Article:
Four Foods That Increase HDL – Good Cholesterol
Why do we need HDL?
Our liver produces enough cholesterol for our bodily needs. Cells use cholesterol for important functions. To facilitate transport into cells, cholesterol is wrapped in a protein sheath. These particles are called LDL cholesterol. You can think of them as little dump trucks that travel in the bloodstream to the cells that need them.
In a healthy, well-balanced body, HDL particles pick up unused LDL and transport it back to the liver, where it is recycled or removed from the body. If our HDL levels are low, this process is not possible and if this happens for too long, the LDL remains in the bloodstream available to cause damage to the artery walls. Therefore, high levels of HDL cholesterol are needed to keep the arteries free of unnecessary LDL.
LDL cholesterol is called “bad cholesterol”, while HDL has a protective function of the heart and is recognized as “good cholesterol”. HDL levels greater than 40 mg/dL and LDL levels less than 100 mg/dL are desired. If our levels do not fall within the desired ranges, in most cases a change in diet can improve them.
What is your daily calorie intake?
Many people simply eat too much, so the first step is to eat smaller portions – cut back. Most people can maintain good health on a natural foods diet of about 2,000 calories a day. Consider how many calories a day do you eat? And how are the calories distributed? Are they high in fat, refined sugars, and carbohydrates? If you follow the suggestions below and continue to eat too much of the wrong things, then it all backfires. That is why it is important to understand what your daily diet consists of. Being overweight has been shown to contribute to low HDL blood levels.
Can diet help increase HDL?
The short answer is: yes you can. However, it is wrong to assume that we should avoid all cholesterol-containing foods and follow a low-fat diet. While it can lower our cholesterol levels, it may also be responsible for causing an imbalanced ratio between HDL and LDL, which can increase the risk of heart disease. We need to develop a higher overall HDL to LDL ratio. Ideally, total cholesterol levels that are calculated from HDL, LDL, and triglycerides or blood fats should be less than 200 mg/dL.
What foods can provide the correct ratio?
There are times when we need to increase our HDL levels, and typically a diet that includes 70% carbohydrates and 30% saturated fat will result in high cholesterol levels. This is typical of an American diet at this time. Instead, we should replace saturated fats with polyunsaturated fats, and total fats should not make up more than 10% of our daily diet. Oils such as Omega-3 fatty acids, olive oils, or canola oils make up these good fats, as do nuts.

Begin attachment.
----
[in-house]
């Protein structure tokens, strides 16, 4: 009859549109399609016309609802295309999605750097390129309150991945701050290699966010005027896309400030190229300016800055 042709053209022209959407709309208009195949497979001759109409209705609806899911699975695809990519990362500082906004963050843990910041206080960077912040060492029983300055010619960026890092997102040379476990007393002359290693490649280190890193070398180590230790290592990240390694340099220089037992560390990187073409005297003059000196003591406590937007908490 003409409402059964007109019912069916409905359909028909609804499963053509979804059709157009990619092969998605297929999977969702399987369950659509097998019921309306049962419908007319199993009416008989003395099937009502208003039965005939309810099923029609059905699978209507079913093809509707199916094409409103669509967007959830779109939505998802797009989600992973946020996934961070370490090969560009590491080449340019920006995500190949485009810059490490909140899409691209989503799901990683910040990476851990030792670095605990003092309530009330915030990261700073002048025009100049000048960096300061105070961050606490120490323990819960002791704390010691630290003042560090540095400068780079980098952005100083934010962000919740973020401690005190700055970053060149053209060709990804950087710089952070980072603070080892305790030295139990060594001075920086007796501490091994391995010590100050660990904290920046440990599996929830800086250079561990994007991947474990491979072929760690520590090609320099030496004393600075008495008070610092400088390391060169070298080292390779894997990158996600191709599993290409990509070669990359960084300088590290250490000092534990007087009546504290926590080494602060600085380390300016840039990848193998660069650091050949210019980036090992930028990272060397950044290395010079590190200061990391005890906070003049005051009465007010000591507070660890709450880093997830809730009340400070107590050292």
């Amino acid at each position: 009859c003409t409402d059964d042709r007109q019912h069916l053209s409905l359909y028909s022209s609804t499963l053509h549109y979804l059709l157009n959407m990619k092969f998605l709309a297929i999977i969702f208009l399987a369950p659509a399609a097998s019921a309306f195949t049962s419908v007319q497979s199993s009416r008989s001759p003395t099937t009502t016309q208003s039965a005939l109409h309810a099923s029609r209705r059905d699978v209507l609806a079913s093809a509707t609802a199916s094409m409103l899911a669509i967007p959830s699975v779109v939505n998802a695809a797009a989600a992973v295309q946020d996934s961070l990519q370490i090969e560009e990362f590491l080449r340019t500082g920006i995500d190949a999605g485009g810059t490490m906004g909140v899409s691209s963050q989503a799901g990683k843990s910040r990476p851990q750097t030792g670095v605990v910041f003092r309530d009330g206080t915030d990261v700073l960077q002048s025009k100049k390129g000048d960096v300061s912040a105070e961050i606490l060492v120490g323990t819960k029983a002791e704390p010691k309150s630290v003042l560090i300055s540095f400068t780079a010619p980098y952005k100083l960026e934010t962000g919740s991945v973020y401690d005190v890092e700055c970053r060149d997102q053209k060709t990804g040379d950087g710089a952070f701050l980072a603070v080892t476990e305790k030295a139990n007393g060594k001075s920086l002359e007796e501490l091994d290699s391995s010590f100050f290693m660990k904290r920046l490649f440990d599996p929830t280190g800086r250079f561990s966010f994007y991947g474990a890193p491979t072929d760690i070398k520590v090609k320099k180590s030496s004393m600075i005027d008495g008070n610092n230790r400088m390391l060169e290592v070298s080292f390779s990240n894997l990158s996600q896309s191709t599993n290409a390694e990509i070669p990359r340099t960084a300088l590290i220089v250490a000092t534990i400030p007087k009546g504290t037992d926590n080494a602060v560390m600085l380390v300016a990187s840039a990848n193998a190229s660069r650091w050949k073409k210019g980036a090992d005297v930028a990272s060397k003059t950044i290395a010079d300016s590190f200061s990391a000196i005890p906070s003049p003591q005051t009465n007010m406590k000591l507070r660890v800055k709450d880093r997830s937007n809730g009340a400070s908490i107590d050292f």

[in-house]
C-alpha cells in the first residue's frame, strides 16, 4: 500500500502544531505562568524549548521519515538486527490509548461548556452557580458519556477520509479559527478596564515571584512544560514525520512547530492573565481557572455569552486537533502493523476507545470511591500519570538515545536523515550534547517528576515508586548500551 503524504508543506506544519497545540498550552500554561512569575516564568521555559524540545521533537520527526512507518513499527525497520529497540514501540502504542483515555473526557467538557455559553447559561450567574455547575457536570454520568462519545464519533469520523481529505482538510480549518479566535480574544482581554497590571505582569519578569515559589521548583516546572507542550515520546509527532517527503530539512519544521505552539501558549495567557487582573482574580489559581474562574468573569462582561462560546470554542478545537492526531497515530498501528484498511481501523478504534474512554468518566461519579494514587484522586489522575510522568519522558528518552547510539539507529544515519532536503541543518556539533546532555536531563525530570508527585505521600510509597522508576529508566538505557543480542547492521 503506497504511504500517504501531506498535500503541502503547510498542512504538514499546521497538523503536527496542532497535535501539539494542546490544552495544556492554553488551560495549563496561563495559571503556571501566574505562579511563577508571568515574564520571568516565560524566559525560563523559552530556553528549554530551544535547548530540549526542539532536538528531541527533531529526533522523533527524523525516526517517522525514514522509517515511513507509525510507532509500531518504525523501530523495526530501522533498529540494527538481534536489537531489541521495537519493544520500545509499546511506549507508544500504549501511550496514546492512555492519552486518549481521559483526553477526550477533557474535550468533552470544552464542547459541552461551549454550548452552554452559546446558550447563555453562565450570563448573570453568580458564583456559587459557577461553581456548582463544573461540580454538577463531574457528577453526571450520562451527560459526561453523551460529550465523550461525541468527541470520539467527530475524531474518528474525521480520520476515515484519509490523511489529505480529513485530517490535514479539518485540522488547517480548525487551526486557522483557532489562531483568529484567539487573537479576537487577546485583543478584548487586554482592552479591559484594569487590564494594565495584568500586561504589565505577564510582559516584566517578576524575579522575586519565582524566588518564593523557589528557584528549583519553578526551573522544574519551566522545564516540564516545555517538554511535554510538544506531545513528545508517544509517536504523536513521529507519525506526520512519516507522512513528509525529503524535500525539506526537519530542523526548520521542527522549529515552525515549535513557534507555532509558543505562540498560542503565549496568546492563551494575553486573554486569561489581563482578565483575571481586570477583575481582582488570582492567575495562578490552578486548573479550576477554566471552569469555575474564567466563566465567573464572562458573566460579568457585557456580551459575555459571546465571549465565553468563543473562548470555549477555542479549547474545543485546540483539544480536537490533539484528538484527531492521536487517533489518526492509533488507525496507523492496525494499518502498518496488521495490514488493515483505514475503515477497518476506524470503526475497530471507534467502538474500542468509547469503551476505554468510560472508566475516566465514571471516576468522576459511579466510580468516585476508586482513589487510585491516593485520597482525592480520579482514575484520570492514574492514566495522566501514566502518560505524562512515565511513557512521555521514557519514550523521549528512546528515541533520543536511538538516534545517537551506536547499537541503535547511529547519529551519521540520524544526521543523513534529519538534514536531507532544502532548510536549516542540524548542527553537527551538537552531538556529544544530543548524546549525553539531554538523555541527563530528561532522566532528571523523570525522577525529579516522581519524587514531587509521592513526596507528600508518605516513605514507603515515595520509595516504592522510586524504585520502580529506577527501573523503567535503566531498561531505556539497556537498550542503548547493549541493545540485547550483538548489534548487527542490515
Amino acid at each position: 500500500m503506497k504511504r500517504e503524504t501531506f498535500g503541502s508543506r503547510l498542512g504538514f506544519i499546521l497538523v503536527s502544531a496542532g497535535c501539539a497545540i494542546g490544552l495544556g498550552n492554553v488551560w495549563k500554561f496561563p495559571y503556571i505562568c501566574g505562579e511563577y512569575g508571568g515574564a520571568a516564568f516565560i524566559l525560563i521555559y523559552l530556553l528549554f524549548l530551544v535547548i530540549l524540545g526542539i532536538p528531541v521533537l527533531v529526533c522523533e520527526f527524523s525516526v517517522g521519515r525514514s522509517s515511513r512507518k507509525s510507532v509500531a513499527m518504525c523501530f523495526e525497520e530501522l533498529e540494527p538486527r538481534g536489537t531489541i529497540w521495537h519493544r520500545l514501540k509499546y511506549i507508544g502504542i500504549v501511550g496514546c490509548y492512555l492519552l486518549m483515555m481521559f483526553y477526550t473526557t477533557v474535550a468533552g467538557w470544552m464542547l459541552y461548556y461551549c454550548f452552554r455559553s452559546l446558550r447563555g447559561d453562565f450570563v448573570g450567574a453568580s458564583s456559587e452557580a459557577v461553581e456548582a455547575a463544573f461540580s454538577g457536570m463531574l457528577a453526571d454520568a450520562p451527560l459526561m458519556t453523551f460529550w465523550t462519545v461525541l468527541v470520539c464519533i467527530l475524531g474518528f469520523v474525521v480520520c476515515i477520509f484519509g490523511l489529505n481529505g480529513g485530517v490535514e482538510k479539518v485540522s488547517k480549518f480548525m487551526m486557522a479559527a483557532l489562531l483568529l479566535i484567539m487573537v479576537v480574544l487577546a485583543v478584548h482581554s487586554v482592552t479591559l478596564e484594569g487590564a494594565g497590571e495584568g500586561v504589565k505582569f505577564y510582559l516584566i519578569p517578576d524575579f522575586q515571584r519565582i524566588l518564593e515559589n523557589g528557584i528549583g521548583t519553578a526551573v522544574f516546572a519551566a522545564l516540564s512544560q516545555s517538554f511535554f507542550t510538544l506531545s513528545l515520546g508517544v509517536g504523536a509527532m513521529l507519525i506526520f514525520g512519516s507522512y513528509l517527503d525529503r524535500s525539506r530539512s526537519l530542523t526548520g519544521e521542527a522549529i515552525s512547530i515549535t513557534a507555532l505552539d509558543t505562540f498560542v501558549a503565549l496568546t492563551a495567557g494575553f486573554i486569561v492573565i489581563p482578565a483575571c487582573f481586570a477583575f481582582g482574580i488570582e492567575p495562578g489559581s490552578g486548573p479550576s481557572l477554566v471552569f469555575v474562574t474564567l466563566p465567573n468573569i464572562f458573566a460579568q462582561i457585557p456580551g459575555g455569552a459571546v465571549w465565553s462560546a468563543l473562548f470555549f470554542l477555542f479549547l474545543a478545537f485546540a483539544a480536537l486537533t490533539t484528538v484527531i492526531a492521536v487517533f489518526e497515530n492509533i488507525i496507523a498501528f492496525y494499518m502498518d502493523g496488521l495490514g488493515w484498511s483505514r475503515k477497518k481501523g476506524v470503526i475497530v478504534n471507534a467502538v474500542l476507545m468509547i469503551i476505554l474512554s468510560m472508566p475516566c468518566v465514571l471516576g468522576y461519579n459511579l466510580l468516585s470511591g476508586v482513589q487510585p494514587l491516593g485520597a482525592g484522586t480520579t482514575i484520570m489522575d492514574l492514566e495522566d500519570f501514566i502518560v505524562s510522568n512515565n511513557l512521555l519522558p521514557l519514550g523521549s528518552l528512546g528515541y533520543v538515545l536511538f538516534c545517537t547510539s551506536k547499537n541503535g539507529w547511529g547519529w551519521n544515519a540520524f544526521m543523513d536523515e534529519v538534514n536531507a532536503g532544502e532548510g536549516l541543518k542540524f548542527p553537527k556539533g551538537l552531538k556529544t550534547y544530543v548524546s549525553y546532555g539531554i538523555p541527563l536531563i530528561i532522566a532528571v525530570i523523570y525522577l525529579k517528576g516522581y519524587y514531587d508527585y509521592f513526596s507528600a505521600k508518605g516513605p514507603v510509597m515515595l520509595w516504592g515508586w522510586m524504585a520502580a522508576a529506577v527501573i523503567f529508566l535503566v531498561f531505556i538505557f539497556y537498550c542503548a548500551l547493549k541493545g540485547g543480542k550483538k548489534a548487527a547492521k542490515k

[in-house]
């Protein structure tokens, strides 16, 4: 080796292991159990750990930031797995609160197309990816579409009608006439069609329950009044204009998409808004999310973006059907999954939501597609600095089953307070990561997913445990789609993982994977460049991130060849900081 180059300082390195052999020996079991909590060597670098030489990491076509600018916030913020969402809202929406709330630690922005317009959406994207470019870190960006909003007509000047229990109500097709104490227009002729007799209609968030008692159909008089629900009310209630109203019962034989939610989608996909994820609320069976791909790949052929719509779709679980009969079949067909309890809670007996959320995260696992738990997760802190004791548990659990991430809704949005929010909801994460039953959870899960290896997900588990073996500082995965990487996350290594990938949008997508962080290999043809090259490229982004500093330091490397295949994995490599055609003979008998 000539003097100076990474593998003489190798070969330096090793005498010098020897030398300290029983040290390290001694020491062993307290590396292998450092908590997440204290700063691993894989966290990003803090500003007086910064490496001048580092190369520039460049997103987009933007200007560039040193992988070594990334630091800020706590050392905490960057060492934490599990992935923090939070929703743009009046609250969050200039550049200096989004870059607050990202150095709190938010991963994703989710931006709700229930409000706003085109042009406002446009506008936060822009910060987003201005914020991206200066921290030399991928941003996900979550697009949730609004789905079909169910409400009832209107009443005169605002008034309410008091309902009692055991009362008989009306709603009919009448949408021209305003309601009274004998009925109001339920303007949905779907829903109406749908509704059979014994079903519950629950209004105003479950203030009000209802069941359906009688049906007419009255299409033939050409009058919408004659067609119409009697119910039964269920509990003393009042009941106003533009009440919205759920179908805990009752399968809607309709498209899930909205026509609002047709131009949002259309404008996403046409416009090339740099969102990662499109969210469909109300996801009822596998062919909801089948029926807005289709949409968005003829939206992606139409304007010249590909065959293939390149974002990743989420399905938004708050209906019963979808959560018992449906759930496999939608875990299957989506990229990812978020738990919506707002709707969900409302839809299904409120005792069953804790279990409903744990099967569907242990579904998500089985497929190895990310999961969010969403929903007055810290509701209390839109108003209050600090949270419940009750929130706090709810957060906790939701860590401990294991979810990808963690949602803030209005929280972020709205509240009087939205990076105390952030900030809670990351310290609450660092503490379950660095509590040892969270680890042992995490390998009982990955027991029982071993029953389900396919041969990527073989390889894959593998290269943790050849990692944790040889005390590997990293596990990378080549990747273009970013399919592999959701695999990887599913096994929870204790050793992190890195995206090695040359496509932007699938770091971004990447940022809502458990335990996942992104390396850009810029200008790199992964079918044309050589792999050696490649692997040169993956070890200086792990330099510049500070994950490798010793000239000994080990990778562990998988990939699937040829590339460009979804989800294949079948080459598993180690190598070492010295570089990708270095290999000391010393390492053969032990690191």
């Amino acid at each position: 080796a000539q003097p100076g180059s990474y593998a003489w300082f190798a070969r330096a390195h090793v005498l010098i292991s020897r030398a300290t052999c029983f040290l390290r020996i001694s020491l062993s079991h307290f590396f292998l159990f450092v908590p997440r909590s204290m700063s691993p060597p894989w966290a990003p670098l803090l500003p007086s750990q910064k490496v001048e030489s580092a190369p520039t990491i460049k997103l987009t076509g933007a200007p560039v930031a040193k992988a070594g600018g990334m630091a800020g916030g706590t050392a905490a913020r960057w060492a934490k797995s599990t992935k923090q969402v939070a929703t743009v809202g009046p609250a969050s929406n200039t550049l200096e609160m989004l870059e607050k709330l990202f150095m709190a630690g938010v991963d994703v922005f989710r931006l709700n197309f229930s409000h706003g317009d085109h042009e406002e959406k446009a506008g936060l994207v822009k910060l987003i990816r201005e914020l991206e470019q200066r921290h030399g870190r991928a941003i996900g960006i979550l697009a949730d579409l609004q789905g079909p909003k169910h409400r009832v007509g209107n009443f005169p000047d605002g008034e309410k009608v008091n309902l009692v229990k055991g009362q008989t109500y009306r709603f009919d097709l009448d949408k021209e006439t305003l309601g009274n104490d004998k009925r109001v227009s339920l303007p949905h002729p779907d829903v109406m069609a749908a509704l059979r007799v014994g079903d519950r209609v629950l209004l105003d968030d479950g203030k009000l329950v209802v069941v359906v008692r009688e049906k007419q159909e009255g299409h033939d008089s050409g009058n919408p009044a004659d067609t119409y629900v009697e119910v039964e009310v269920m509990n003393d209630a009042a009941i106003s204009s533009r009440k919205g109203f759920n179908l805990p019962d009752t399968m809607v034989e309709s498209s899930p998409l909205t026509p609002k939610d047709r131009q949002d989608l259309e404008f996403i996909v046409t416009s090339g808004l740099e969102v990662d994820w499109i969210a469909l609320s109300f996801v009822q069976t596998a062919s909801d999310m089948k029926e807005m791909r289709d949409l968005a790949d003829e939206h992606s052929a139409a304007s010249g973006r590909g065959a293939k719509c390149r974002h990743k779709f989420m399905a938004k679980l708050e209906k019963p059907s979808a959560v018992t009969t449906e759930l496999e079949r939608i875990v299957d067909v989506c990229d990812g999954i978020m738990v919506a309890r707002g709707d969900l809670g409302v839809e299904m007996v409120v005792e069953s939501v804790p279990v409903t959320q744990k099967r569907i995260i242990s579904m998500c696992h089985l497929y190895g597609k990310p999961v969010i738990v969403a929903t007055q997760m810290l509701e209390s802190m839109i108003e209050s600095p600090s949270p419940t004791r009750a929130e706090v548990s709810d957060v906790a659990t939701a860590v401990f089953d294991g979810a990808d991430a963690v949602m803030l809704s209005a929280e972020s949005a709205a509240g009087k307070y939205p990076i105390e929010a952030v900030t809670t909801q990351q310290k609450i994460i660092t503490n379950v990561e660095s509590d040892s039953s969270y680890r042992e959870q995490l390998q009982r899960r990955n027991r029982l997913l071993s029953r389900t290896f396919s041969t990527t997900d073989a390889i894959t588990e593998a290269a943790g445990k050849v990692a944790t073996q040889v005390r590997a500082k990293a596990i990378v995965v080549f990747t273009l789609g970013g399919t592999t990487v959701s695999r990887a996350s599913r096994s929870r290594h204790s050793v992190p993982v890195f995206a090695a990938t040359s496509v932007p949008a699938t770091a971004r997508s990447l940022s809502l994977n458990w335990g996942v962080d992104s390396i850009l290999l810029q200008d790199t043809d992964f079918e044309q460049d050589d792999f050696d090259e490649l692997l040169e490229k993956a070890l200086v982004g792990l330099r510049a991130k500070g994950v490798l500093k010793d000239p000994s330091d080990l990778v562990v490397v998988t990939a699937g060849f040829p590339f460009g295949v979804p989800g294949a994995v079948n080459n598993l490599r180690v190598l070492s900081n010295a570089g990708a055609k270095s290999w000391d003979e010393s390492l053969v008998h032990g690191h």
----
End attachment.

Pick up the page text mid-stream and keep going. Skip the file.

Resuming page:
We need a diet rich in fresh fruits and vegetables, high in fiber and low in carbohydrates.
Four foods capable of raising HDL cholesterol
1. Soy products.
Soy proteins provide many unique benefits that make them a super protein and a top source of nutrition for those who are vegetarians. Soy offers a complete amino acid profile because it contains all the essential amino acids needed for our nutrition and since we cannot create our own source of amino acids, we need to get them from our diet.
Soy protein increases the activity of enzymes responsible for breaking down cholesterol. Soy sources can be found in supplements, cereals, soy nuts, milk, and tofu.
2. Green leafy vegetables
While most fruits and vegetables provide plant sterols that help increase HDL levels, there are a few that stand out, including avocado and dark leafy greens.
The avocado is rich in oleic acid, a monounsaturated fat; one per day can increase HDL levels by up to 17%. Leafy green vegetables like kale, Swiss chard, kale, and spinach work in the same way as avocados to raise HDL levels.
Berries, especially blue berries, contain an antioxidant called pterostilbene, which is also found in grapes and red wine and is responsible for raising HDL. In fact, many fruits that are purple or bluish in color produce similar results.
4. Monounsaturated fats
In the form of nuts, oily fish, olive oil, flax seed oil and the like are a good source to increase HDL levels. As an alternative to animal proteins, these fats provide great benefits for our HDL levels.
Aerobic exercise has been shown to raise HDL levels. So an HDL cholesterol diet rich in the natural foods mentioned above along with a good exercise plan will raise HDL levels and have positive effects on LDL and total cholesterol levels.